House Narrowly Approves Budget Reconciliation Bill
The House on Wednesday voted 216-214 to approve the fiscal year 2006 budget reconciliation bill (S 1932), which contains more than $39 billion in cuts, including $6.4 billion from Medicare and $4.8 billion from Medicaid, the New York Times reports (Stolberg, New York Times, 2/2).
The House on Dec. 19, 2005, voted 212-206 to approve the bill, but procedural moves in the Senate required the House to vote on the bill a second time before the legislation could move to President Bush for consideration. The Senate on Dec. 21, 2005, voted 51-50 to approve the legislation (California Healthline, 2/1).
All House Democrats voted against the bill, and all but 13 Republican voted in favor of it. Four Republicans who voted in favor of the bill in December voted against it on Wednesday (Fagan/Hurt, Washington Times, 2/2).
Under the Medicaid provisions of the bill, most beneficiaries would be required to pay higher copayments for health care services and could be denied service for lack of payment. In addition, penalties would increase for seniors who transfer assets before they apply for long-term Medicaid coverage. The bill would make seniors with home equity of more than $500,000 ineligible for nursing home benefits. In addition, the bill would increase Medicaid coverage for disabled children whose families earn up to 300% of the federal poverty level, beginning Jan. 1, 2007 (Kuhnhenn, Philadelphia Inquirer, 2/2).
Provisions affecting Medicare include higher premiums for beneficiaries, with greater increases for higher-income beneficiaries, and a freeze in payments for home health care providers (New York Times, 2/2). The bill also cancels a scheduled cut in Medicare reimbursements to physicians and provides medical care to some hurricane survivors (Dennis, CQ Today, 2/1).
The California Legislative Analyst's Office estimates that the state will lose $1.7 billion in federal aid and will have to spend $1.4 billion in state funds under the bill, the Los Angeles Times reports. The state Finance Department estimates a $2.4 billion loss in federal aid.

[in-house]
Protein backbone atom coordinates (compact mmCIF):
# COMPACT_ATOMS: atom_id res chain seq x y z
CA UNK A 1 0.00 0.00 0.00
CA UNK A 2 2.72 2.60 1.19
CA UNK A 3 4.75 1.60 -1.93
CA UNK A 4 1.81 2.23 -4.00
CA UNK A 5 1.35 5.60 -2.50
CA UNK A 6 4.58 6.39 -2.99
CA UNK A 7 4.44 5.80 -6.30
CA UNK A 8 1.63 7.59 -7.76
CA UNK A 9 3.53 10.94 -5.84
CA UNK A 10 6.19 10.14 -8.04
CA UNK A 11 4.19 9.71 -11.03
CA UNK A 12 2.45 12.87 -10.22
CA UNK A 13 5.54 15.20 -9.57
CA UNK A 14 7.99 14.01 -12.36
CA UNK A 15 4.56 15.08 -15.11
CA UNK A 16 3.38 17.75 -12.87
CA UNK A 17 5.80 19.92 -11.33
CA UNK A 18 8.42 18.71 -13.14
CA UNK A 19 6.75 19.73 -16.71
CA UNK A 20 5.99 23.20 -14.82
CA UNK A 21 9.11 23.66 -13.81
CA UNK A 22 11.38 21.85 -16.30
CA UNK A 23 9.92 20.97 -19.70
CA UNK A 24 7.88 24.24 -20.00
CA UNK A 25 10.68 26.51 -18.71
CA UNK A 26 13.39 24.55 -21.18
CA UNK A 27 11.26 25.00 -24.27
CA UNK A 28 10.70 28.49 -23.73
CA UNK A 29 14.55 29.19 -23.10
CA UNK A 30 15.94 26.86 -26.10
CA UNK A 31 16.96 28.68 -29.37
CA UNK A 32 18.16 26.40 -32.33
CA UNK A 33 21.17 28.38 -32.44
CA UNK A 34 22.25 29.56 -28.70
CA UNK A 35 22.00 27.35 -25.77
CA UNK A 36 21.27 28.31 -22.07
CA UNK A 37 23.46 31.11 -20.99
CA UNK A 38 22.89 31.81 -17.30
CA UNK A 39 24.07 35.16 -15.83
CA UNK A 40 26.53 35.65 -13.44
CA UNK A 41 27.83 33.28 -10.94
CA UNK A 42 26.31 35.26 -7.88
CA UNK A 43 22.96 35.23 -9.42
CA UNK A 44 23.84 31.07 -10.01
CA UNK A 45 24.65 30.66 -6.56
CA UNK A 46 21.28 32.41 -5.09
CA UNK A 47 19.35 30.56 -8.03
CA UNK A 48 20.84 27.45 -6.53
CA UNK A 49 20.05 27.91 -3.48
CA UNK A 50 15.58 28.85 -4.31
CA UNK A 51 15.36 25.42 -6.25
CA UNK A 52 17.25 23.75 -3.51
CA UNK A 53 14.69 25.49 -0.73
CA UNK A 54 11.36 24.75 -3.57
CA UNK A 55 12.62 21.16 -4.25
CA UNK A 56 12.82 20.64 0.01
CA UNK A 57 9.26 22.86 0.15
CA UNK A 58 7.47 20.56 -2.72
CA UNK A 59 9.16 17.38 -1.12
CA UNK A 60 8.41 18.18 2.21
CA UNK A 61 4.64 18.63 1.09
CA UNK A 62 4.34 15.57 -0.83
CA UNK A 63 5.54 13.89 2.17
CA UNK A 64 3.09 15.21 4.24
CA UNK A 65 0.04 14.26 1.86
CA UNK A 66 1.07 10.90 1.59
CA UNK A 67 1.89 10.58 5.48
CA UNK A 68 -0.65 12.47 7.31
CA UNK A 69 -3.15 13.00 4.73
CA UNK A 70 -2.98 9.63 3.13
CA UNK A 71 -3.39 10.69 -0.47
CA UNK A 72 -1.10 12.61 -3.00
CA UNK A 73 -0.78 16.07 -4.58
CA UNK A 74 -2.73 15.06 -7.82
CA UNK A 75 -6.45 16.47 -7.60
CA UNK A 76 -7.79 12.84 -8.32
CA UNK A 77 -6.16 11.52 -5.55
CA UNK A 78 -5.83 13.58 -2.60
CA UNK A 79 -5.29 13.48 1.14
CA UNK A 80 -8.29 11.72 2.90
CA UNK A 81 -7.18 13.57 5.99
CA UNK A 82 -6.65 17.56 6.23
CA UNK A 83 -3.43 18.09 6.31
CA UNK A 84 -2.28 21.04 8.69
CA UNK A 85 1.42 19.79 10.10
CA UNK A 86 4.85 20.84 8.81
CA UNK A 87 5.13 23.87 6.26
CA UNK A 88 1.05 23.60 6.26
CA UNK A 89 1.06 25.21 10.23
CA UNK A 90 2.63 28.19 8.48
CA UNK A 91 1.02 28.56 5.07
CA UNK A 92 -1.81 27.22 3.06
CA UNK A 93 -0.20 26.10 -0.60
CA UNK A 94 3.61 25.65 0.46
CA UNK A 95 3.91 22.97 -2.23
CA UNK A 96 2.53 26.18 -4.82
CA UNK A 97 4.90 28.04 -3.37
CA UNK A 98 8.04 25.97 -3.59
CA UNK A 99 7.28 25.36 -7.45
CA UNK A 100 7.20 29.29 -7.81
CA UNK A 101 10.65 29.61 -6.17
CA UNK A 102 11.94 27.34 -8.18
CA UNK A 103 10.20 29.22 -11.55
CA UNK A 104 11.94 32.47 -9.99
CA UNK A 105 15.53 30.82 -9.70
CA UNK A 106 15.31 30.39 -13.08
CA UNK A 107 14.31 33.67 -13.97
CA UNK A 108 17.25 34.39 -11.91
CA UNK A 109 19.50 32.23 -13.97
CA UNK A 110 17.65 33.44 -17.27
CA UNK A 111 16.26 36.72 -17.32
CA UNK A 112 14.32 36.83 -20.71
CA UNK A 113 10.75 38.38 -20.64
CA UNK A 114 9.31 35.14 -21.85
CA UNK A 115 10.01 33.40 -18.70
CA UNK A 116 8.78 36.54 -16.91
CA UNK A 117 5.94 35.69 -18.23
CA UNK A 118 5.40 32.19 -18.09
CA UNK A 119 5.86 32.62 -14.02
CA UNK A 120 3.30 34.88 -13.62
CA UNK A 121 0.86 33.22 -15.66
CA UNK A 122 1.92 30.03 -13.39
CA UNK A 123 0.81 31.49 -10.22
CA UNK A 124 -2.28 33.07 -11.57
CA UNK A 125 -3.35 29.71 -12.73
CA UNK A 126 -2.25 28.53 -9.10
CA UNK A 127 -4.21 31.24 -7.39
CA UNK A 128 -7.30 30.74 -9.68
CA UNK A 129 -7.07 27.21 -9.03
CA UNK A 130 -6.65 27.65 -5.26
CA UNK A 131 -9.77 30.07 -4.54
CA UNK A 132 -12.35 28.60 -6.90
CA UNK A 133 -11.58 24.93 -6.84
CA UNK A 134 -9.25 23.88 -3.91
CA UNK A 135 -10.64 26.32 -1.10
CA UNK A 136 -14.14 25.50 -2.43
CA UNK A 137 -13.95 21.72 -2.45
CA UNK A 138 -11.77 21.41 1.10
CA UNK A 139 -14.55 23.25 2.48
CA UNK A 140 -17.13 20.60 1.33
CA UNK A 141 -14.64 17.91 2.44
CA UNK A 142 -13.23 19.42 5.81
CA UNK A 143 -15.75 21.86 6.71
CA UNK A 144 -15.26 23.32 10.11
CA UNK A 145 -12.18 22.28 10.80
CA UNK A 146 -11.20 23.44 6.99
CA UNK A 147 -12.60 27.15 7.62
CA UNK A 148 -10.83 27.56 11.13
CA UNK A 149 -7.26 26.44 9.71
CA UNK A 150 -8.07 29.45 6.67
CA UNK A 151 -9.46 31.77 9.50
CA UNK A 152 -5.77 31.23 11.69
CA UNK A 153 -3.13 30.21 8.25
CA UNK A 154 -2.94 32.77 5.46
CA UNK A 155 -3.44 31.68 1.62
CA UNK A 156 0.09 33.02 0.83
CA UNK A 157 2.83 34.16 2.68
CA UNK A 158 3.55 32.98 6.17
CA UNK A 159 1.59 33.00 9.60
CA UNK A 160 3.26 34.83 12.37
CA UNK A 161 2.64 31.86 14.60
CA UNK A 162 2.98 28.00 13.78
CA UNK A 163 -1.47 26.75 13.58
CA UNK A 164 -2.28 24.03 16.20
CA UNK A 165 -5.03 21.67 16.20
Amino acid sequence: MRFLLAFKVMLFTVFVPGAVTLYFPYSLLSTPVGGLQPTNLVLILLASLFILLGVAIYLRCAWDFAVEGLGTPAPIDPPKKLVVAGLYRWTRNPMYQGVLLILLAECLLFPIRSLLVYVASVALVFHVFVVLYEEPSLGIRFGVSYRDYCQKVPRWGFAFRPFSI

Assembly Speaker Fabian Nunez (D-Los Angeles) said the reduction in federal funding "jeopardizes many of the matching funds we were hoping for to fund health care and education programs" (Simon/Havemann, Los Angeles Times, 2/2).
President Bush said, "The House today passed a significant spending reduction package that will curb the growth of entitlement spending for the first time in years and help us stay on track to cut the deficit in half by 2009" (Taylor, AP/Houston Chronicle, 2/2).
Acting House Majority Leader Roy Blunt (R-Mo.) said, "Once again, House Republicans are on record as defending budget discipline" (Washington Times, 2/2).
Rep. Deborah Pryce (R-Ohio) said, "American taxpayers, and anyone concerned with the nation's long-term fiscal stability, have won a great victory today" (Weisman, Washington Post, 2/2).
However, Rep. Jim Gerlach (R-Pa.), one of four Republicans to vote against the bill after supporting it in December, said he was "very concerned about ... funding for mental health and education as well as important health care areas that will ultimately target our nation's most needy citizens" (New York Times, 2/2).
House Minority Leader Nancy Pelosi (D-Calif.) said, "This [bill] isn't about small government. This is about small-minded, petty government that does not meet the needs of the American people" (Simon/Havemann, Los Angeles Times, 2/2).
Rep. John Spratt (D-S.C.) said that any lawmaker "thinking that this is going to reduce the deficit has another thought coming. The process is a sham" (Philadelphia Inquirer, 2/2).
Rep. Louise Slaughter (D-N.Y.) said, "A vote for this bill is a vote, literally, to take away from health care from our children so we can give more money to the super-rich" (New York Times, 2/2).
NPR's "All Things Considered" on Wednesday reported on the House vote. The segment includes comments from Blunt, Commerce Health Subcommittee Chair Nathan Deal (R-Ga.) and Reps. John Dingle (D-Mich.), Jim McDermott (D-Wash.) and Mike Pence (R-Ind.) (Seabrook, "All Things Considered," NPR, 2/1). The complete segment is available online in RealPlayer.This is part of the California Healthline Daily Edition, a summary of health policy coverage from major news organizations. Sign up for an email subscription.